Conversational journeys over cups of chai, at home and abroad.

Archive for October, 2010


I was out for a walk and the sun was warm, and I tried to remember why I don’t do this more often.  Then I rounded a corner and passed by a very happy group of violets snuggling together in their bed, and I made a promise to myself (for the millionth time) that I wouldn’t forget how great this felt. Then I heard a playful growl, and saw a pair of handsome eyes staring out from behind a fence.  It’s a good thing his tail was attached to his body because he could have lost it with all the wagging going on.  He stuck his wet nose out at me and let me pet him, but then he’d had enough of that, and instead grabbed a bone he’d been chewing on and teased me with it.  Somehow I wrestled it from him and threw it as far as I could, and he brought it back so he could tease me some more.  After a few more throws he was bored, so he laid down and pressed his body against the fence so I’d pet him again.  A few days later I walked that same route, but the dog wasn’t there… and I missed him. — Patty

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Dr. Seuss and The Sandman

Mom and I, and Auntie Peggy and Laura drove around Old Town Santa Barbara looking for a Huell Howser landmark.  It wasn’t easy to find.  Mom spotted it first, and we turned down an alley off of Haley and State, and there it was.  It was magnificent.  Its footprint is small – only 20′ x 20′, so they gave it some height instead – 4 floors.  Mom told us that it took some heavy politicking and finagling before the city would approve the design of this building, but it was well worth the fight.  It’s called the Ablitt House.  The interior living space is about 700 square feet, and I can’t wait to go back for an indoor tour.  It is unique and whimsical and curvy and tall and handsome, and looks like the type of place Dr. Seuss would conjure up if he was into city planning.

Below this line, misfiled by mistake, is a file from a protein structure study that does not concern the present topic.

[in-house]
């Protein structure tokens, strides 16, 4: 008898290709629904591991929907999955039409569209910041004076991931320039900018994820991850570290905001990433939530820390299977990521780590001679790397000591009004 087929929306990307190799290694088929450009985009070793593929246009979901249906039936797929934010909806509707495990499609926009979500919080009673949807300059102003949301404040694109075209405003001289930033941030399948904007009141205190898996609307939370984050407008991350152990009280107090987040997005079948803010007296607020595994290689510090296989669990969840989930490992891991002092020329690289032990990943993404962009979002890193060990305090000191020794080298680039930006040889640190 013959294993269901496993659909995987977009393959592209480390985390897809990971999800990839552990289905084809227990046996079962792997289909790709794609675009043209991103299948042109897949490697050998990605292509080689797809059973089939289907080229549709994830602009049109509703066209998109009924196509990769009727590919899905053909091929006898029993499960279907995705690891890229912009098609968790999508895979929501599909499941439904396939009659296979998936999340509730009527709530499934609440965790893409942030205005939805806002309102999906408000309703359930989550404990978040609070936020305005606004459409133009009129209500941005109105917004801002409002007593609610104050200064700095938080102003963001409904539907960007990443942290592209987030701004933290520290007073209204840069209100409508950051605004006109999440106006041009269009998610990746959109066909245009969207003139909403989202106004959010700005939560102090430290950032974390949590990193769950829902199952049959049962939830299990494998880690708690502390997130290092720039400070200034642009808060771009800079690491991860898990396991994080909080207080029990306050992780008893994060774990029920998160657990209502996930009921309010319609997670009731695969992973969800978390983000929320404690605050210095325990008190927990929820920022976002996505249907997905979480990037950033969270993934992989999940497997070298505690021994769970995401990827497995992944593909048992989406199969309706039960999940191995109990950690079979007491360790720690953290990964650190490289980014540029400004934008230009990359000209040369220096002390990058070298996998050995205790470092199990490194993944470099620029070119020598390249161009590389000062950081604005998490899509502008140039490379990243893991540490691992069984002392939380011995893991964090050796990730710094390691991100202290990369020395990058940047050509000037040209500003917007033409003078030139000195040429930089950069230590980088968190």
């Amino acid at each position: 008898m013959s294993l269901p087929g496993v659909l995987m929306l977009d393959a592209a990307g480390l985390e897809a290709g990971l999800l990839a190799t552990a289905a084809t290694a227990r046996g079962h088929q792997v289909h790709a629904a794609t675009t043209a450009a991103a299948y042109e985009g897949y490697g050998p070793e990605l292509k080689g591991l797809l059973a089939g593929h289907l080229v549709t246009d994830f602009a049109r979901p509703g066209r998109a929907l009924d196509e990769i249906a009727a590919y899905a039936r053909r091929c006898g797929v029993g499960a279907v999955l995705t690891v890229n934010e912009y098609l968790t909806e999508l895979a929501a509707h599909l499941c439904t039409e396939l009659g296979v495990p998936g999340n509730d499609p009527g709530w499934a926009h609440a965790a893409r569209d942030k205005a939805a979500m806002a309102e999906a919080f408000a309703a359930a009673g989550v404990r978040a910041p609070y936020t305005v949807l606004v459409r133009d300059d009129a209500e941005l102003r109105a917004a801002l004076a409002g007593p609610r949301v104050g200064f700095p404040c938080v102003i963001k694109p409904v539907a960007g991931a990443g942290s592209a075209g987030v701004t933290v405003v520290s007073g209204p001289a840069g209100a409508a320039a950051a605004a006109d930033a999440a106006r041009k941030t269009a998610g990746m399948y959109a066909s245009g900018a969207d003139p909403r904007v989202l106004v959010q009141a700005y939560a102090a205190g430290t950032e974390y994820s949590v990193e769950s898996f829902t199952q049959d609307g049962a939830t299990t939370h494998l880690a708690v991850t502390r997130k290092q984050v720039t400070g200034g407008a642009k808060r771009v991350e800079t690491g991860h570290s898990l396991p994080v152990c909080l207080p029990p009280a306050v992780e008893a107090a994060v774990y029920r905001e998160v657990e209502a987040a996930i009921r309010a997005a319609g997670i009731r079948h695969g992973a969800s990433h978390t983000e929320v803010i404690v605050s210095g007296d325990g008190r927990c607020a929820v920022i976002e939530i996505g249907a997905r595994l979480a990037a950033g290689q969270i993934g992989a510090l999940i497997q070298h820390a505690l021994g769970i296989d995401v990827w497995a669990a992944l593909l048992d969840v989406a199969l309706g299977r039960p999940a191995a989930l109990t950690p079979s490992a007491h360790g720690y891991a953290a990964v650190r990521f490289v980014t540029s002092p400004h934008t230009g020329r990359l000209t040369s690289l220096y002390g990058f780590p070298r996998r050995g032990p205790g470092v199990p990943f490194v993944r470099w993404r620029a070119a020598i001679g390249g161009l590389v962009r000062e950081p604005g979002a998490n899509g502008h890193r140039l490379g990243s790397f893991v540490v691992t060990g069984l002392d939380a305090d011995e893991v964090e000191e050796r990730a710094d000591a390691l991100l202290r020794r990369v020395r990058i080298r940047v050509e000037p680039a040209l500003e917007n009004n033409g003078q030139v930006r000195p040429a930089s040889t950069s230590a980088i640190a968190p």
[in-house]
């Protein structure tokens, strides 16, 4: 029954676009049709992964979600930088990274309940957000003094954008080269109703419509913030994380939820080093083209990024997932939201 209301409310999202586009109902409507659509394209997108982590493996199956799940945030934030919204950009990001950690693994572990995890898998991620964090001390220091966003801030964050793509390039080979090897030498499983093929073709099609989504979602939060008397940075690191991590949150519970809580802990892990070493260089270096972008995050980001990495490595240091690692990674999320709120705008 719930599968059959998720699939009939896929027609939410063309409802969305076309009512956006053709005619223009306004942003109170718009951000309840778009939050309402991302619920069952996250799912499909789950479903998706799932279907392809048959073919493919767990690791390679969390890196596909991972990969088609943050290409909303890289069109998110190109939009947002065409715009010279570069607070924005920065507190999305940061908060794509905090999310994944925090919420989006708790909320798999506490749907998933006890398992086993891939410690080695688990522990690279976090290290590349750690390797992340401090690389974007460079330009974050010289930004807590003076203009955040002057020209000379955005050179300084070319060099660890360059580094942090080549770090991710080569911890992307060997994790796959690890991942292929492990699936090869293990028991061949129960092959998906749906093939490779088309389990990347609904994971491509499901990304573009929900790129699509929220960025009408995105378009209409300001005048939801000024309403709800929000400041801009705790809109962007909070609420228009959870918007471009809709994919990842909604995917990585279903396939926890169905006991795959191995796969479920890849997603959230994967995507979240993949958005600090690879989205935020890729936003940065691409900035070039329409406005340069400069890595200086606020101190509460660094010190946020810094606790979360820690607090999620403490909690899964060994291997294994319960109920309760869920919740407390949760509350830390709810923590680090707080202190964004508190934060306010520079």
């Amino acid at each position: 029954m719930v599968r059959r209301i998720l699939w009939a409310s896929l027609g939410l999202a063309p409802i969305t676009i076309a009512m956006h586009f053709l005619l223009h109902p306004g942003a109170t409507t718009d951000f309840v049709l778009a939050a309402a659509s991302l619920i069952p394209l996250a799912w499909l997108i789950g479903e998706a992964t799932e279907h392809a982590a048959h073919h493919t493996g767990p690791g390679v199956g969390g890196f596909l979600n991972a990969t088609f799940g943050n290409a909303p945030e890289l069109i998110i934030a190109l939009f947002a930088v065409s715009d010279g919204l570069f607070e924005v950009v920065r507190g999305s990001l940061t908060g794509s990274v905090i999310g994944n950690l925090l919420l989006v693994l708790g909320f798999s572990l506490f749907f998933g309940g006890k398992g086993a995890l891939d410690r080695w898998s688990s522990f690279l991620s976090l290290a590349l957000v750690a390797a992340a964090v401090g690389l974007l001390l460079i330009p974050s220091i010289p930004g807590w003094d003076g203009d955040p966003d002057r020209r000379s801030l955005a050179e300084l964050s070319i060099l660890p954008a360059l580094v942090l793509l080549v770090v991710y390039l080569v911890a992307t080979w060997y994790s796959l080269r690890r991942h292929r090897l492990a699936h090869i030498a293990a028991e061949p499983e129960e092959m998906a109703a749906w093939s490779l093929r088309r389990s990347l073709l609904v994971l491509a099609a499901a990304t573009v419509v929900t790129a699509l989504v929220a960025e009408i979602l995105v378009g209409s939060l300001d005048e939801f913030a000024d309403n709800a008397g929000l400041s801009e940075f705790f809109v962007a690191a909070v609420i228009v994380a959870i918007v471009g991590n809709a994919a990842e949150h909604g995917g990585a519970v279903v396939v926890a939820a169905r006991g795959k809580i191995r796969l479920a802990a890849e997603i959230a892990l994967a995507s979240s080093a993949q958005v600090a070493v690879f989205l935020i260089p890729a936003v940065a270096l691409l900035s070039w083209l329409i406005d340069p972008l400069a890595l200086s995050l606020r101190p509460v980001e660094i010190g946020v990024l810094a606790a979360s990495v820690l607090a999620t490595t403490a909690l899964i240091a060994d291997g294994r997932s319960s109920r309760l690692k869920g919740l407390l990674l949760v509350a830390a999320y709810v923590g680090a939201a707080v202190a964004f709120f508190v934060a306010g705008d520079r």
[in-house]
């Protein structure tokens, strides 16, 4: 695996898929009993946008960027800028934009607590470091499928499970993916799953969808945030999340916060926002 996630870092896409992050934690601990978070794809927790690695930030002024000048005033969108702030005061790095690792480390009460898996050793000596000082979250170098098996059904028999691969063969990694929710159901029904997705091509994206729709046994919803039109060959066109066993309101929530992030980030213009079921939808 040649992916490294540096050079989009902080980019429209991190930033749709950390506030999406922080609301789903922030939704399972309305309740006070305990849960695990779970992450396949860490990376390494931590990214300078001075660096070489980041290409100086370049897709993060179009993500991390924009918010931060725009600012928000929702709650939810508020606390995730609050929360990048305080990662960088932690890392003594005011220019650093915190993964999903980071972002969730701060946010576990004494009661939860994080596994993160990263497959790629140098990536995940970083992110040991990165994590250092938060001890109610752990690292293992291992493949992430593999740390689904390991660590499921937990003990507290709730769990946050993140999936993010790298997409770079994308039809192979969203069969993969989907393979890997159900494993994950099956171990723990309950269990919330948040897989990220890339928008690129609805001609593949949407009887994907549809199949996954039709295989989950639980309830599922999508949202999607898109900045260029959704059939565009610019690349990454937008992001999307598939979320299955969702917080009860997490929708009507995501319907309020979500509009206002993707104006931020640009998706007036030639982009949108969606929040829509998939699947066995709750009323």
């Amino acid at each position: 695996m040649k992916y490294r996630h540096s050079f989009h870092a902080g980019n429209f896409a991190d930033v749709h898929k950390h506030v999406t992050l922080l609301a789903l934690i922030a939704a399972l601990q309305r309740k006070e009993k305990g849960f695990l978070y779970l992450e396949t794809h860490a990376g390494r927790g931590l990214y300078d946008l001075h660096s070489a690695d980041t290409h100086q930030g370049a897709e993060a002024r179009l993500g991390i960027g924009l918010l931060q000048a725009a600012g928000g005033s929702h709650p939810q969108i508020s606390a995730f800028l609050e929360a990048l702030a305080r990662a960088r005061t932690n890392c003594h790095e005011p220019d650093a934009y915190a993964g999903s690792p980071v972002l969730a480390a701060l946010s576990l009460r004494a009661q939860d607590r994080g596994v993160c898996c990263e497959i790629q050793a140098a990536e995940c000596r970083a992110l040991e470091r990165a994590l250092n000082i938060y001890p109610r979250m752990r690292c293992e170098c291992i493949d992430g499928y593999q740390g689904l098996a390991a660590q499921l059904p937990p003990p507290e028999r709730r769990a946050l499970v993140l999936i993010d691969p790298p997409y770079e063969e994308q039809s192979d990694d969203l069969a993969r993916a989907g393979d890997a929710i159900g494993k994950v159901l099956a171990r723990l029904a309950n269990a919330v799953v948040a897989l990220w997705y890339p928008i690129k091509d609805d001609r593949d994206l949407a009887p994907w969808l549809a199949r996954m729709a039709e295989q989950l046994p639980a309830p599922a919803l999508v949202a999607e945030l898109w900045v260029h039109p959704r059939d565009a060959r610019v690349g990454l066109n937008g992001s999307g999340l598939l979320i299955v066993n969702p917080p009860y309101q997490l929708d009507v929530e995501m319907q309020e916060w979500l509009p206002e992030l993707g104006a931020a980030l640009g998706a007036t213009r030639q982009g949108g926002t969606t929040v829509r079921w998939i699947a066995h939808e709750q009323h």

Later that day, we had just finished up the Sunday art walk along the beach and were stepping onto the pier to hunt down some margaritas when we passed by this sand sculpture.  The man who created it is homeless, and asked for donations if photos were to be taken, which I gladly paid.

“What’s your name?” I asked.

“Sandman!” he shouted back.

“You’re very talented.  Did you go to art school?”

“This is art school!”

Turns out he’s a sculptor and a philosopher, and I found myself humbled and in deep admiration.

He didn’t want his own picture taken, so I’m not going to show his face.  But the soldier in the sculpture bore a remarkable resemblance to the artist.

Further along the pier, down in the sand, a series of blankets were laid out with “toss a coin / try your luck” themes.  I suspect these belonged to the artist as well.

The four of us wrapped up our afternoon across the street at the park, on a carousel.  Let me mention here that those carousel horses aren’t really designed to accommodate full-grown adults, but we all had goofy smiles on our faces the whole time just the same. — Patty

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